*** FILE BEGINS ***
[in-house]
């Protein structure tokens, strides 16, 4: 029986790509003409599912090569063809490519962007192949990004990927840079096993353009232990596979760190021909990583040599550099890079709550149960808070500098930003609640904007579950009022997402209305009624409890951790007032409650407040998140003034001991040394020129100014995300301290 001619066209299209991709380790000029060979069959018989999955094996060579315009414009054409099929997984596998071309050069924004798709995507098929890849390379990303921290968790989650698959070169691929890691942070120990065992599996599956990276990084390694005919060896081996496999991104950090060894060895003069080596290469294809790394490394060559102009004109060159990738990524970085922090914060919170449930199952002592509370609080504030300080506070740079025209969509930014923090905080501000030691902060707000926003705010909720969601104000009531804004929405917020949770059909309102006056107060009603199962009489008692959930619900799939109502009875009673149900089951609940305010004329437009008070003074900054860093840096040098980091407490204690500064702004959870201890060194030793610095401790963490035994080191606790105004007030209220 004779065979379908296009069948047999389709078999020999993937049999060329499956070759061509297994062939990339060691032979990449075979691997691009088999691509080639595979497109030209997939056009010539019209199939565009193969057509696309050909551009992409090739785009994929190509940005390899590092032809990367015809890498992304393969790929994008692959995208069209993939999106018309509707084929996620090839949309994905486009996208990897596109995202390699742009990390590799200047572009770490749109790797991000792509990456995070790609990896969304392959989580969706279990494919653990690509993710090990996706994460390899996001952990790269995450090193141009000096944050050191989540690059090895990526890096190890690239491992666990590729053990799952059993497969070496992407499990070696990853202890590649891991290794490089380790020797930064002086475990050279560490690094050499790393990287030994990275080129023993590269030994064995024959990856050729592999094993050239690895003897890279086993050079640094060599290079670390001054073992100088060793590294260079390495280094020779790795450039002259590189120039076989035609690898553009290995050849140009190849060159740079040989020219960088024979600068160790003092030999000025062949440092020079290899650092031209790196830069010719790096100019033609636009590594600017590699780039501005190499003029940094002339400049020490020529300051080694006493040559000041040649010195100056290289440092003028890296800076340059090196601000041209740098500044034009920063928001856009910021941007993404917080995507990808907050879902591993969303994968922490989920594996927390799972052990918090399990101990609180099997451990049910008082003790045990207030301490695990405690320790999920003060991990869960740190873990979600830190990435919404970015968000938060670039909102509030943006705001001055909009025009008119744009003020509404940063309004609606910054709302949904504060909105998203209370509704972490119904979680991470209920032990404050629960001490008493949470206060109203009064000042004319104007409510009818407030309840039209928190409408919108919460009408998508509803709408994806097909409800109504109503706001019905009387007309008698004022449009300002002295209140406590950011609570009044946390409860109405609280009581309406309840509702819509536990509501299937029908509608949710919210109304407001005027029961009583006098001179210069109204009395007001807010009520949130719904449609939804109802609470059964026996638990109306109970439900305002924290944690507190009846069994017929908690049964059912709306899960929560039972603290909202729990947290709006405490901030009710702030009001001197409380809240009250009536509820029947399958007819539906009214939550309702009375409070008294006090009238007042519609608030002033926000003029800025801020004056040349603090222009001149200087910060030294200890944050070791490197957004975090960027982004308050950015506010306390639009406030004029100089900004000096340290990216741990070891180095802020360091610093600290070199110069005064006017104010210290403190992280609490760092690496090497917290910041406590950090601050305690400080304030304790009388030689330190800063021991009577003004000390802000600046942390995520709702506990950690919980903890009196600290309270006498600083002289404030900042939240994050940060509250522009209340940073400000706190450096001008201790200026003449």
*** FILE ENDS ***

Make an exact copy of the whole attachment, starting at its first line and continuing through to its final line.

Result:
[in-house]
């Protein structure tokens, strides 16, 4: 029986790509003409599912090569063809490519962007192949990004990927840079096993353009232990596979760190021909990583040599550099890079709550149960808070500098930003609640904007579950009022997402209305009624409890951790007032409650407040998140003034001991040394020129100014995300301290 001619066209299209991709380790000029060979069959018989999955094996060579315009414009054409099929997984596998071309050069924004798709995507098929890849390379990303921290968790989650698959070169691929890691942070120990065992599996599956990276990084390694005919060896081996496999991104950090060894060895003069080596290469294809790394490394060559102009004109060159990738990524970085922090914060919170449930199952002592509370609080504030300080506070740079025209969509930014923090905080501000030691902060707000926003705010909720969601104000009531804004929405917020949770059909309102006056107060009603199962009489008692959930619900799939109502009875009673149900089951609940305010004329437009008070003074900054860093840096040098980091407490204690500064702004959870201890060194030793610095401790963490035994080191606790105004007030209220 004779065979379908296009069948047999389709078999020999993937049999060329499956070759061509297994062939990339060691032979990449075979691997691009088999691509080639595979497109030209997939056009010539019209199939565009193969057509696309050909551009992409090739785009994929190509940005390899590092032809990367015809890498992304393969790929994008692959995208069209993939999106018309509707084929996620090839949309994905486009996208990897596109995202390699742009990390590799200047572009770490749109790797991000792509990456995070790609990896969304392959989580969706279990494919653990690509993710090990996706994460390899996001952990790269995450090193141009000096944050050191989540690059090895990526890096190890690239491992666990590729053990799952059993497969070496992407499990070696990853202890590649891991290794490089380790020797930064002086475990050279560490690094050499790393990287030994990275080129023993590269030994064995024959990856050729592999094993050239690895003897890279086993050079640094060599290079670390001054073992100088060793590294260079390495280094020779790795450039002259590189120039076989035609690898553009290995050849140009190849060159740079040989020219960088024979600068160790003092030999000025062949440092020079290899650092031209790196830069010719790096100019033609636009590594600017590699780039501005190499003029940094002339400049020490020529300051080694006493040559000041040649010195100056290289440092003028890296800076340059090196601000041209740098500044034009920063928001856009910021941007993404917080995507990808907050879902591993969303994968922490989920594996927390799972052990918090399990101990609180099997451990049910008082003790045990207030301490695990405690320790999920003060991990869960740190873990979600830190990435919404970015968000938060670039909102509030943006705001001055909009025009008119744009003020509404940063309004609606910054709302949904504060909105998203209370509704972490119904979680991470209920032990404050629960001490008493949470206060109203009064000042004319104007409510009818407030309840039209928190409408919108919460009408998508509803709408994806097909409800109504109503706001019905009387007309008698004022449009300002002295209140406590950011609570009044946390409860109405609280009581309406309840509702819509536990509501299937029908509608949710919210109304407001005027029961009583006098001179210069109204009395007001807010009520949130719904449609939804109802609470059964026996638990109306109970439900305002924290944690507190009846069994017929908690049964059912709306899960929560039972603290909202729990947290709006405490901030009710702030009001001197409380809240009250009536509820029947399958007819539906009214939550309702009375409070008294006090009238007042519609608030002033926000003029800025801020004056040349603090222009001149200087910060030294200890944050070791490197957004975090960027982004308050950015506010306390639009406030004029100089900004000096340290990216741990070891180095802020360091610093600290070199110069005064006017104010210290403190992280609490760092690496090497917290910041406590950090601050305690400080304030304790009388030689330190800063021991009577003004000390802000600046942390995520709702506990950690919980903890009196600290309270006498600083002289404030900042939240994050940060509250522009209340940073400000706190450096001008201790200026003449």